As a sole proprietor who is a specialist in your own field, one of the challenges that you can often run into is how to manage your tax responsibilities. After all, your expertise is in your business area, not in tax filings or accounting. One of the best things you can do is to work with a local accountant to handle all of your reporting, account management, and tax filings. Working with an accountant may be the best way to save you money over time, but here are a few things you can consider now to help you reduce your tax liability from the start.
Personal Deduction - Home Office Savings
If you have a space inside your home that's exclusively for business use, you can write off the costs associated with that portion of the house as a tax deduction on your own personal taxes. The home maintenance costs, utilities, and other ongoing costs for home maintenance can be broken down into a cost per square foot, then calculated for that space based on the actual square footage. Just make sure it's exclusively for business use, otherwise it doesn't qualify.
Personal Deduction - Vehicle Mileage
Like many small business owners, you probably use your own personal car to do a lot of business-related errands. Every time you do something business-related in your personal vehicle, you can log the mileage associated and write it off as a tax deduction based on the mileage rates for the given year. Keep a detailed log of where you went, when the trip was, what it was for, and how many miles it consisted of in order to support this deduction.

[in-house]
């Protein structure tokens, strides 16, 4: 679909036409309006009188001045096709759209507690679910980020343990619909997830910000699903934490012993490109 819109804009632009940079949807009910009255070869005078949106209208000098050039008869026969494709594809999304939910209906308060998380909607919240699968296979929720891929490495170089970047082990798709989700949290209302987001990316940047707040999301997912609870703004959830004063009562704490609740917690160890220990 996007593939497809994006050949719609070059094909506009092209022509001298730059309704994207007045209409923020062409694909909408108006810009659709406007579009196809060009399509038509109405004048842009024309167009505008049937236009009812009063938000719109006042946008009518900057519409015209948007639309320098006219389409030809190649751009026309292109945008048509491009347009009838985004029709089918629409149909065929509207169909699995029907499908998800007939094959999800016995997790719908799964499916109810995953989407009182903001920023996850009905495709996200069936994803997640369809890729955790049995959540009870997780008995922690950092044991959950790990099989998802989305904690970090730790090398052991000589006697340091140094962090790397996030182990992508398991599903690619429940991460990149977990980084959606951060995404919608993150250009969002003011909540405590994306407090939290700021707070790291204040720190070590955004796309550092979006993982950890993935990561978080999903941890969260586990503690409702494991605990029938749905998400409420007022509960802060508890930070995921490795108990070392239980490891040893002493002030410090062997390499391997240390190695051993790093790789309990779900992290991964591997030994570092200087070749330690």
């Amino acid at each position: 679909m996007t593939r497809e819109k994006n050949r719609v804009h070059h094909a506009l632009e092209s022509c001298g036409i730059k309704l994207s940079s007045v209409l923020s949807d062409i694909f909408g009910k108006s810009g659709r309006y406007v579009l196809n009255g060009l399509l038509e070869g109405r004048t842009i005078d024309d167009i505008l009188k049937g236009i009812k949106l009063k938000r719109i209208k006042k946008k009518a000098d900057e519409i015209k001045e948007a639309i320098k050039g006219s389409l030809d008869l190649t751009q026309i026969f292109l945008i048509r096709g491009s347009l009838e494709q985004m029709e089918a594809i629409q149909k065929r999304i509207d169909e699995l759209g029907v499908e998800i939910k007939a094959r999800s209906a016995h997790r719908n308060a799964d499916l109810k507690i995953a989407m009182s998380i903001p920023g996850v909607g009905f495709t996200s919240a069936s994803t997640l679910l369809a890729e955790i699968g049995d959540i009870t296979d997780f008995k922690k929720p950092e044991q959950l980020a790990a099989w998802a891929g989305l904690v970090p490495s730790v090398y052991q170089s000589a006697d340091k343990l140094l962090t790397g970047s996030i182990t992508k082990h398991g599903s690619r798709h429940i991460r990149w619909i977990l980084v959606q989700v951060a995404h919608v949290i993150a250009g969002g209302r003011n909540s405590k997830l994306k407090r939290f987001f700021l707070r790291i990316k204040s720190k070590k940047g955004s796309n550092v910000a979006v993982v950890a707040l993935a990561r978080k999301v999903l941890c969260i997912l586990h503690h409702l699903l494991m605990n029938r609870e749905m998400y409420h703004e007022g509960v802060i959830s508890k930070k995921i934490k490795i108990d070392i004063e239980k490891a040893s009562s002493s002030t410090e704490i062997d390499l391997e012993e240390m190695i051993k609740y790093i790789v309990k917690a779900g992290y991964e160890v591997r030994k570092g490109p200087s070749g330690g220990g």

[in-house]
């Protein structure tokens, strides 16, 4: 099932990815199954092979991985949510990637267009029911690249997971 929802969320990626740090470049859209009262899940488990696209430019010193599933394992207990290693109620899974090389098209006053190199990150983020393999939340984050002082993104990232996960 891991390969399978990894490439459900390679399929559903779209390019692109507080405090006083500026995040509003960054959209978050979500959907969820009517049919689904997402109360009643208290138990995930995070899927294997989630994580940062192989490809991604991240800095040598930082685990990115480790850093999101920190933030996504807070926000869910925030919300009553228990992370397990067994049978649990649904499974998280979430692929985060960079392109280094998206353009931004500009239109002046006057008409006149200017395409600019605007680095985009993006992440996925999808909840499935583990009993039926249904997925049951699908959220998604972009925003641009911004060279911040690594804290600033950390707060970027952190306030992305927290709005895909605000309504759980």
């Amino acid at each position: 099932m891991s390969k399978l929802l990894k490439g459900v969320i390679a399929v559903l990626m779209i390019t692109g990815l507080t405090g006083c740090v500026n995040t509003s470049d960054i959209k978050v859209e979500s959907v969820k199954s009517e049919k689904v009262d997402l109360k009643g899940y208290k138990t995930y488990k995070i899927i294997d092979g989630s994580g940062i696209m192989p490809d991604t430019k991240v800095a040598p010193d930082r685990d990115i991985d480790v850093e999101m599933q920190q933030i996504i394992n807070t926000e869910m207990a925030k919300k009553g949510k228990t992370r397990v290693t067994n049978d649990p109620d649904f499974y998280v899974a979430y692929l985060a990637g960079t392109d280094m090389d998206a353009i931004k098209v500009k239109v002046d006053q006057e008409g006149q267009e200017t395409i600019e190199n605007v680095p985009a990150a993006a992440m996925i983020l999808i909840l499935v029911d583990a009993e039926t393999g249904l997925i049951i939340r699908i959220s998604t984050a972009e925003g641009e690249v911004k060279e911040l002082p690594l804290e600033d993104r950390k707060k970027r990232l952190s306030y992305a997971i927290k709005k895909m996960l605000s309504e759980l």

Business Deduction - Family Payroll
One of the most convenient things about being a small business owner is that you can reduce your business tax liability without reducing your household income. If you hire your family members to work for you, you can pay them to reduce your business tax liability. If you're paying minors, they often won't have to pay income taxes at the end of the year.
You just have to remember that any family members you hire must be paid a fair wage that's equivalent to the salary for the role they're in, and they have to actually work for you - you can't just claim that they do.
Working with a small business accounting specialist is the best way to be sure that you're within your legal boundaries for any deductions, credits, or tax adjustments you claim for your business.